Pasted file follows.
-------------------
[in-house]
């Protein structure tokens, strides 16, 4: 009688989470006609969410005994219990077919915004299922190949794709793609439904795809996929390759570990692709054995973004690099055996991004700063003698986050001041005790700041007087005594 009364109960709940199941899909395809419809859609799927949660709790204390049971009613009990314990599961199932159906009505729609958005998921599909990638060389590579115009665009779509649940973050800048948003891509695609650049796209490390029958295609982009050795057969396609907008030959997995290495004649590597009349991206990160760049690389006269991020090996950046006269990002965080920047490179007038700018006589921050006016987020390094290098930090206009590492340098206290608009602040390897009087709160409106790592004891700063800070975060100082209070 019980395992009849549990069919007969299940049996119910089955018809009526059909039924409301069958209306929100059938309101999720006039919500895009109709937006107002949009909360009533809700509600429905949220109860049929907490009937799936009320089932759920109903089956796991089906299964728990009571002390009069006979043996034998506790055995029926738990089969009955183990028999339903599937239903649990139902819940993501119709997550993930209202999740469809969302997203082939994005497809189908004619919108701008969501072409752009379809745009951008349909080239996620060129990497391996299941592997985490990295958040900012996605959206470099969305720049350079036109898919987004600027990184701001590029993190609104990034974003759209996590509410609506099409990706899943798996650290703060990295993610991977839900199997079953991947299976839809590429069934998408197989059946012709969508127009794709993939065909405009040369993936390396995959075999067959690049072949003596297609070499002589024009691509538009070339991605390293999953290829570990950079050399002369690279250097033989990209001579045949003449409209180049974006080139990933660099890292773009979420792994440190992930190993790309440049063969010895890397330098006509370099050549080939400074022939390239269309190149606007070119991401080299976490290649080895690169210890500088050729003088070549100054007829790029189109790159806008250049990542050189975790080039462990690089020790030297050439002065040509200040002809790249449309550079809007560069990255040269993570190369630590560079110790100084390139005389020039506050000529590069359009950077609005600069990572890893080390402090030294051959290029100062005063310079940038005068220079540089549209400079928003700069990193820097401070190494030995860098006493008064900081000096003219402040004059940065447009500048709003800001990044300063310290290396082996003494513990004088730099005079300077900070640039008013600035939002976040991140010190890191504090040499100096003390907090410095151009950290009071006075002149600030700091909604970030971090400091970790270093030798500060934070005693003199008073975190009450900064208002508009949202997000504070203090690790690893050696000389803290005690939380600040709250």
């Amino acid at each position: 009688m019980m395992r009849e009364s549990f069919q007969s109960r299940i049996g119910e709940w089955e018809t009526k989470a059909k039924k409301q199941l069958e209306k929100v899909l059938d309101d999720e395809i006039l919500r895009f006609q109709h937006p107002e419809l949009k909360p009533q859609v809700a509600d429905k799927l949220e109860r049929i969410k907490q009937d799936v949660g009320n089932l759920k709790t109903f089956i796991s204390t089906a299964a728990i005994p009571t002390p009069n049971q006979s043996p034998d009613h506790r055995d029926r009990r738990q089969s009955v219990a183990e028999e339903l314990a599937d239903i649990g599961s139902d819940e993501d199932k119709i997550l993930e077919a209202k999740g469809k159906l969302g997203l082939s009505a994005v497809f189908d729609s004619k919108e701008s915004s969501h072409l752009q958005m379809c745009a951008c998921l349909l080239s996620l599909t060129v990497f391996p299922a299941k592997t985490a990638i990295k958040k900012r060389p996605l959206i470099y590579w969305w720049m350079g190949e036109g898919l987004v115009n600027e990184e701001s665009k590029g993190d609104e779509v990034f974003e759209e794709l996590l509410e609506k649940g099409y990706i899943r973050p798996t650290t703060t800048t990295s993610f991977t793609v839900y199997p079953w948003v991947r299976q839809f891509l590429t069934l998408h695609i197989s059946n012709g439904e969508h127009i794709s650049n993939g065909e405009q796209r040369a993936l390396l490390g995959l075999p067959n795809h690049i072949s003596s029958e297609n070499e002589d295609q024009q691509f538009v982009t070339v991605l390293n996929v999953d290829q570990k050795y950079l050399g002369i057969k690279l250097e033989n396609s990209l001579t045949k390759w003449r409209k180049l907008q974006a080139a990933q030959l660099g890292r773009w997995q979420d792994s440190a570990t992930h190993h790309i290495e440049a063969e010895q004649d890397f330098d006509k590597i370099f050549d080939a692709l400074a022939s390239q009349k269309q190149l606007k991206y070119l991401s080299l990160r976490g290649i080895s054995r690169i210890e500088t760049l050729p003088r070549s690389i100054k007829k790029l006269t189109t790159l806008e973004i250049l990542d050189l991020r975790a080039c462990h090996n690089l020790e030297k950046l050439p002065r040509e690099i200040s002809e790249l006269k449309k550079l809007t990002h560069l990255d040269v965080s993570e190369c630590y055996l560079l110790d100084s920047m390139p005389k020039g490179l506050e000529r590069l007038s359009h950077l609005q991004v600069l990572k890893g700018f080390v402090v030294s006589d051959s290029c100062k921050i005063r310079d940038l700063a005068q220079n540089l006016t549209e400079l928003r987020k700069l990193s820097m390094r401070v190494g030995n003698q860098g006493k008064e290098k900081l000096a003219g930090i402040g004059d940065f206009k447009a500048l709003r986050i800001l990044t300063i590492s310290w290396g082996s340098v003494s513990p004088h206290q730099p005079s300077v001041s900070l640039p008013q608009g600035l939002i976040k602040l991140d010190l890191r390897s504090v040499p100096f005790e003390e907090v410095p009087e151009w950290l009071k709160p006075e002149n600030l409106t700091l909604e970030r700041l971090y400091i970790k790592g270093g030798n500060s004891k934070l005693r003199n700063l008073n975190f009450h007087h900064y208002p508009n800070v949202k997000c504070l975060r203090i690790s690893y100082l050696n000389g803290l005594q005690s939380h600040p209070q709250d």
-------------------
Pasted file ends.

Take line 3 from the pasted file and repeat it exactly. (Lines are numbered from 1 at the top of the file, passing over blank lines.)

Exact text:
């Amino acid at each position: 009688m019980m395992r009849e009364s549990f069919q007969s109960r299940i049996g119910e709940w089955e018809t009526k989470a059909k039924k409301q199941l069958e209306k929100v899909l059938d309101d999720e395809i006039l919500r895009f006609q109709h937006p107002e419809l949009k909360p009533q859609v809700a509600d429905k799927l949220e109860r049929i969410k907490q009937d799936v949660g009320n089932l759920k709790t109903f089956i796991s204390t089906a299964a728990i005994p009571t002390p009069n049971q006979s043996p034998d009613h506790r055995d029926r009990r738990q089969s009955v219990a183990e028999e339903l314990a599937d239903i649990g599961s139902d819940e993501d199932k119709i997550l993930e077919a209202k999740g469809k159906l969302g997203l082939s009505a994005v497809f189908d729609s004619k919108e701008s915004s969501h072409l752009q958005m379809c745009a951008c998921l349909l080239s996620l599909t060129v990497f391996p299922a299941k592997t985490a990638i990295k958040k900012r060389p996605l959206i470099y590579w969305w720049m350079g190949e036109g898919l987004v115009n600027e990184e701001s665009k590029g993190d609104e779509v990034f974003e759209e794709l996590l509410e609506k649940g099409y990706i899943r973050p798996t650290t703060t800048t990295s993610f991977t793609v839900y199997p079953w948003v991947r299976q839809f891509l590429t069934l998408h695609i197989s059946n012709g439904e969508h127009i794709s650049n993939g065909e405009q796209r040369a993936l390396l490390g995959l075999p067959n795809h690049i072949s003596s029958e297609n070499e002589d295609q024009q691509f538009v982009t070339v991605l390293n996929v999953d290829q570990k050795y950079l050399g002369i057969k690279l250097e033989n396609s990209l001579t045949k390759w003449r409209k180049l907008q974006a080139a990933q030959l660099g890292r773009w997995q979420d792994s440190a570990t992930h190993h790309i290495e440049a063969e010895q004649d890397f330098d006509k590597i370099f050549d080939a692709l400074a022939s390239q009349k269309q190149l606007k991206y070119l991401s080299l990160r976490g290649i080895s054995r690169i210890e500088t760049l050729p003088r070549s690389i100054k007829k790029l006269t189109t790159l806008e973004i250049l990542d050189l991020r975790a080039c462990h090996n690089l020790e030297k950046l050439p002065r040509e690099i200040s002809e790249l006269k449309k550079l809007t990002h560069l990255d040269v965080s993570e190369c630590y055996l560079l110790d100084s920047m390139p005389k020039g490179l506050e000529r590069l007038s359009h950077l609005q991004v600069l990572k890893g700018f080390v402090v030294s006589d051959s290029c100062k921050i005063r310079d940038l700063a005068q220079n540089l006016t549209e400079l928003r987020k700069l990193s820097m390094r401070v190494g030995n003698q860098g006493k008064e290098k900081l000096a003219g930090i402040g004059d940065f206009k447009a500048l709003r986050i800001l990044t300063i590492s310290w290396g082996s340098v003494s513990p004088h206290q730099p005079s300077v001041s900070l640039p008013q608009g600035l939002i976040k602040l991140d010190l890191r390897s504090v040499p100096f005790e003390e907090v410095p009087e151009w950290l009071k709160p006075e002149n600030l409106t700091l909604e970030r700041l971090y400091i970790k790592g270093g030798n500060s004891k934070l005693r003199n700063l008073n975190f009450h007087h900064y208002p508009n800070v949202k997000c504070l975060r203090i690790s690893y100082l050696n000389g803290l005594q005690s939380h600040p209070q709250d």